(You can download this video from Media Hopper Create.)
Do writers have to consider the legal side of things when writing fiction?
One of the most important things to consider is defamation. Although writers are creating a work of fiction, it is still possible to defame someone in the fictional world. When writing historical fiction it is less of an issue, especially if you set your novel in the distant past, as it is not possible to defame a dead person. However, if writing in the modern day it is important not to unintentionally defame a living person in your story.
Defamation – this means damaging someone’s reputation through your actions. It is also known as slander or libel.
What about licenses, do they affect the work you do?
Licenses do affect the finished work. For instance a writer might want to include photographs or images from the time period, or maps that show the layout of streets of a particular town. In these cases it is really important to check who owns the copyright on these and to secure an appropriate licence. This is normally the work of a publisher, but sometimes the novelist or author may be involved in the process. One way that publisher’s work around these issues is to get an illustrator to draw a new map or image based on historical images.
Is it realistic to get open access to all your resources or do you have to pay for access to some?
An important piece of research for Hare was based on the Scotsman archive, which held interesting resources about the time when Burke was on trial and his execution. While Peter was carrying out the research those newspaper cuttings were available for free online as part of a promotion for the Scotsman archive. Now those newspaper cuttings are behind a pay wall. So they are no longer open access.
A lot of the freely available resources relating to Burke and Hare are very general and only skim the surface. Although he accessed the initial pieces of work relating to the trial and execution for free, when it came to finding connecting pieces, the searches were free, but access to the digitised versions of the articles was paid for. So when it came to looking for detailed information the only option was to pay for it. Paid for resources included newspaper articles, but also books written by historians.
What other online material was particularly useful in your research?
While the early scenes of the book were based in Edinburgh, the later scenes were based in Boston. As Peter had never visited Boston, online material – especially maps and images – became an essential part of building up the colour and atmosphere, the sights, the sounds and the smells of Boston during the American Civil War.
Activity: I still can’t get access to the information I need!
Take notes as you work through this activity, journaling what you find and how it might affect the story, build atmosphere, or develop the characters in the story idea.
Part 1: Use widgets to find free and open access alternatives to your resources
Watch the video “Digital Literacy for Beginners, with Charlie Farley at the University of Edinburgh, Video Demo 2”. In this video Charlie shows you how to use some widgets to help you find free and open resource alternatives to the restricted licenses that you might find on some scholarly works.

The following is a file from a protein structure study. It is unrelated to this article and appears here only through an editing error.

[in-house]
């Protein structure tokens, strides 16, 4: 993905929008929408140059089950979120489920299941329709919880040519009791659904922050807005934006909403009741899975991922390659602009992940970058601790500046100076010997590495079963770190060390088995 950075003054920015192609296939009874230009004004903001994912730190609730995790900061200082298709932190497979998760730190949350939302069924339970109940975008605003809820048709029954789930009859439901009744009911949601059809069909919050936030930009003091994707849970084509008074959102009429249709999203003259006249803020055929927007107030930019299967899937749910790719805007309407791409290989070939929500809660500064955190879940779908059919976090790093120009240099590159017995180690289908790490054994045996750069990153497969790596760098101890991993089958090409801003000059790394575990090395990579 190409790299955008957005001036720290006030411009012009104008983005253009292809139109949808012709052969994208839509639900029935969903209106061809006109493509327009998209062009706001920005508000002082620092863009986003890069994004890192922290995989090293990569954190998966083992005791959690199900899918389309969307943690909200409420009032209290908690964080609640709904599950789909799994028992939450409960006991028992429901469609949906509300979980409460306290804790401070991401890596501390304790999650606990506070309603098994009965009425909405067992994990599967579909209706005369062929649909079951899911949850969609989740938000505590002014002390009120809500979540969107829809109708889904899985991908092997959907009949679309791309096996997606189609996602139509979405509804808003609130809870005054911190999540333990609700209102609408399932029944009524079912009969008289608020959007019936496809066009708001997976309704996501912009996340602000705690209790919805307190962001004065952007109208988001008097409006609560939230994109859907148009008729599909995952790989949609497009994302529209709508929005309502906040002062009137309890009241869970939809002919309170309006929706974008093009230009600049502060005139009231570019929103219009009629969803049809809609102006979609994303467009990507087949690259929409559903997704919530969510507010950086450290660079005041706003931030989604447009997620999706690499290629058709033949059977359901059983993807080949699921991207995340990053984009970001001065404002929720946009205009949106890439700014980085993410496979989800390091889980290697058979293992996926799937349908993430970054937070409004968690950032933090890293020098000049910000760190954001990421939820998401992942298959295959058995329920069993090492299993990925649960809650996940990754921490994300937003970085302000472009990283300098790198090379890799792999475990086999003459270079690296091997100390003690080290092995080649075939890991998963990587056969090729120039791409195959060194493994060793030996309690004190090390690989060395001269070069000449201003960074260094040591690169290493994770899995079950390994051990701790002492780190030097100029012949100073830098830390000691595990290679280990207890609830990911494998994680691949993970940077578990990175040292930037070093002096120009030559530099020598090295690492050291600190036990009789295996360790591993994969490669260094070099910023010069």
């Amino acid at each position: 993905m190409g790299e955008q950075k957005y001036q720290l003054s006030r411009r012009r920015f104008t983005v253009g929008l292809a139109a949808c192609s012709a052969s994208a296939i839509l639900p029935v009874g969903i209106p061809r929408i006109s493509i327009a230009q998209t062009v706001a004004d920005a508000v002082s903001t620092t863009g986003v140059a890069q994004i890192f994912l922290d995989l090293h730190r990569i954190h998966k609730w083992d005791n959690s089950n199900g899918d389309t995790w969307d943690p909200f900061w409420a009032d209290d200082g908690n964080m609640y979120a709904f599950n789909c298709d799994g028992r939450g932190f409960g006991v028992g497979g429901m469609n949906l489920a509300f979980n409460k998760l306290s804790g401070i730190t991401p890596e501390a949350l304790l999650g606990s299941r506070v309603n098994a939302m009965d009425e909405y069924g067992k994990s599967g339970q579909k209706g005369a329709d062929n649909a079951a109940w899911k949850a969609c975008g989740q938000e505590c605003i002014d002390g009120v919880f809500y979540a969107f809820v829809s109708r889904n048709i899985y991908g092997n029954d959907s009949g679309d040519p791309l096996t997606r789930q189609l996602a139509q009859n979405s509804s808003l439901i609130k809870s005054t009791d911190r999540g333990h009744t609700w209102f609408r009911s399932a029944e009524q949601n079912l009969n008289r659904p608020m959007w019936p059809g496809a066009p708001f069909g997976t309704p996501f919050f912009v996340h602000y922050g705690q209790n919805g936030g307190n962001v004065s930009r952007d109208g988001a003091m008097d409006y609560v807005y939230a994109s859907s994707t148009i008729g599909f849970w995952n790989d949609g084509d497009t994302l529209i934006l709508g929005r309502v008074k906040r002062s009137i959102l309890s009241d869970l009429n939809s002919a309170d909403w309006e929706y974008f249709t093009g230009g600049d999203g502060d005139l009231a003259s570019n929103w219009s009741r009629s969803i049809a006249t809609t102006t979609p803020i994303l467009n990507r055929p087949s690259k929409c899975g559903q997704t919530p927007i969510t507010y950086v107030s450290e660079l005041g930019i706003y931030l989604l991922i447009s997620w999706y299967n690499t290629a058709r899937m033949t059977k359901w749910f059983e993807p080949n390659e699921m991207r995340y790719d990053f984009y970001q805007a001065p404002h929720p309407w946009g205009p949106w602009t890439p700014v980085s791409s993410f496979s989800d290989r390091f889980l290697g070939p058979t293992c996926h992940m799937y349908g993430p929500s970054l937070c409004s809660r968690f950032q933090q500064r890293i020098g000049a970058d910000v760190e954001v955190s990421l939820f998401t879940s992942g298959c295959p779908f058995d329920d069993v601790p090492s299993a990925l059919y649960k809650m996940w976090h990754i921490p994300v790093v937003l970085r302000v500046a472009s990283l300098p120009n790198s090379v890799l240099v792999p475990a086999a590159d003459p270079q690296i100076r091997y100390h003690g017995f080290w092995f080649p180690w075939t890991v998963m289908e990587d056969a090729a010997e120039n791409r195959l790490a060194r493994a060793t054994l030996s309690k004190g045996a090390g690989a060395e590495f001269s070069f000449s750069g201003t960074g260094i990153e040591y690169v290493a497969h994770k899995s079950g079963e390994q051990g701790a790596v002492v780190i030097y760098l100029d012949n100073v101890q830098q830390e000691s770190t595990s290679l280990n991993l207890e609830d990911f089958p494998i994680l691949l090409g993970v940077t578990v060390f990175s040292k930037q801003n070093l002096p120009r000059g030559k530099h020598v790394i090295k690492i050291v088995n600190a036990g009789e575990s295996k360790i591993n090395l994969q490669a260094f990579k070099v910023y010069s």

Develop the search that you did earlier on the Scottish distilling industry (Part 2), or your for your own story idea, to specifically search for free and open resource alternatives to any restricted resources that you found.
Part 2: Get access to subscription resources via local libraries
Unfortunately, there may be resources we want that cannot be easily accessed online as they are behind a pay wall. One solution is to join a library that subscribes to some of these difficult to access resources. To get access to some of these, you may need to visit the library premises. However, others that have been digitised, will be available online when you become a member.
In Scotland, The National Library of Scotland (NLS) aggregates a number of university resources including resources from The University of Edinburgh. Where these are not open and freely available they may be available if you visit the premises or via their online services once you become a member.
NLS subscribes to a number of newspaper resources that may have the more detailed information you need for Peter’s search challenge. https://www.nls.uk/collections/newspapers
Explore the NLS collections, to see if it has any interesting and useful resources that could help build up atmosphere https://www.nls.uk/collections/
Find out what interesting and useful information NLS has in its online digital resources, or eResources (i.e. licensed digital collections). https://www.nls.uk/digital-resources
You can register for remote access to the National Library of Scotland if you have a residential address in Scotland. Once you have become a member you will get remote access to a range of subscribed for online digital resources. Find out how to join the National Library of Scotland, or another library near you. https://www.nls.uk/using-the-library/library-cards